Flash memory is a type of electrically erasable programmable read-only memory (EEPROM). Because flash memories are non-volatile and relatively dense, they are used to store files and other persistent objects in handheld computers, mobile phones, digital cameras, portable music players, and many other devices in which other storage solutions (e.g., magnetic disks) are inappropriate.
 NAND is a type of flash memory that can be accessed like a block device, such as a hard disk or memory card. Each block consists of a number of pages (e.g., 64-128 pages). A typical page size is 4 KB-8 KB bytes. A NAND device can have multiple dies each having 4096-8192 blocks. Associated with each page are a number of bytes that are used for storage of error detection and correction checksums. Reading and programming is performed on a page basis, erasure is performed on a block basis, and data in a block can only be written sequentially. NAND relies on Error Correction Code (ECC) to compensate for bits that may flip during normal device operation. When performing erase or program operations, the NAND device can detect blocks that fail to program or erase and mark the blocks as bad in a bad block map. The data can be written to a different, good block, and the bad block map updated.
 Managed NAND devices combine raw NAND with a memory controller to handle error correction and detection, as well as memory management functions of NAND memory. Managed NAND is commercially available in Ball Grid Array (BGA) packages, or other Integrated Circuit (IC) package which supports standardized processor interfaces, such as Multimedia Memory Card (MMC) and Secure Digital (SD) card. A managed NAND device can include a number of NAND devices or dies, which can be accessed using one or more chip select signals. A chip select is a control line used in digital electronics to select one chip out of several chips connected to the same bus. The chip select is typically a command pin on most IC packages, which connects the input pins on the device to the internal circuitry of that device. When the chip select pin is held in the inactive state, the chip or device ignores changes in the state of its input pins. When the chip select pin is held in the active state, the chip or device responds as if it is the only chip on the bus.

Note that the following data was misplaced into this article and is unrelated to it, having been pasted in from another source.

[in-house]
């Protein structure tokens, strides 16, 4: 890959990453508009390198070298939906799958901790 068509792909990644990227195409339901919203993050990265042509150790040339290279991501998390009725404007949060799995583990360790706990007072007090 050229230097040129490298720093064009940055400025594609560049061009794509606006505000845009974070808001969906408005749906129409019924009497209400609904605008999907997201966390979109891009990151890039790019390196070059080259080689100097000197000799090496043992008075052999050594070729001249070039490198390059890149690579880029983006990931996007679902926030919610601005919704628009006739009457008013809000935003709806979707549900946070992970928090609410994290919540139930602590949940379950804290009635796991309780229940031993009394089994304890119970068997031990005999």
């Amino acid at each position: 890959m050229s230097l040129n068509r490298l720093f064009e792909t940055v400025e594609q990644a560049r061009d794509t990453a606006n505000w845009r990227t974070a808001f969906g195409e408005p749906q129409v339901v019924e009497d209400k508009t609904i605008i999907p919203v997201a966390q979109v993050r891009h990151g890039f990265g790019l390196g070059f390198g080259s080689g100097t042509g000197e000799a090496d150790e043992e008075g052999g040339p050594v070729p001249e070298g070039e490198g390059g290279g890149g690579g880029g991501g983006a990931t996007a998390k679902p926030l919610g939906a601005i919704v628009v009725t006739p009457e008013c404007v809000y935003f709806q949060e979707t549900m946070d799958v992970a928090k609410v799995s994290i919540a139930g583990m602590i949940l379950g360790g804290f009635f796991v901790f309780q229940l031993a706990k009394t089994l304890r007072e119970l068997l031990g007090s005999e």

The Open NAND Flash Interface Working Group (ONFI) has developed a standardized low-level interface for NAND flash chips to allow interoperability between conforming NAND devices from different vendors. ONFI specification version 1.0 specifies: a standard physical interface (pin-out) for NAND flash in TSOP-48, WSOP-48, LGA-52, and BGA-63 packages; a standard command set for reading, writing, and erasing NAND flash chips; and a mechanism for self-identification. ONFI specification version 2.0 supports dual channel interfaces, with odd chip selects (also referred to as chip enable or "CE") connected to channel 1 and even CEs connected to channel 2. The physical interface shall have no more than 8 CEs for the entire package.
 While the ONFI specifications allow interoperability, the current ONFI specifications do not take full advantage of Managed NAND solutions.
 Multipage preparation commands for non-volatile memory systems are disclosed. The multipage preparation commands supply data that can be used to prepare a non-volatile memory device for forthcoming multipage program operations. A host controller can use the commands ahead of a multipage program operation to optimize usage of a multipage program command. The non-volatile memory device can use the commands to configure the non-volatile memory in preparation for a subsequent operation, such as changing a command order or using the most optimized command set for the subsequent operation.
BRIEF DESCRIPTION OF THE DRAWINGS
 FIG. 1 is a block diagram of an exemplary memory system including a host processor coupled to a managed NVM package.
 FIG. 2 illustrates an exemplary address mapping for the managed NVM package of FIG. 1.
 FIG. 3 illustrates the address mapping of FIG. 2 including bad block replacement.
 FIG. 4 illustrates an NVM package for receiving multipage preparation commands.
 FIG. 5 is a timing diagram for an exemplary multipage preparation operation.
 FIG. 6 is a flow diagram of an exemplary process performed by a host controller for multipage preparation command processing.
 FIG. 7 is a flow diagram of an exemplary process performed by a non-volatile memory device for multipage preparation command processing.
Memory System Overview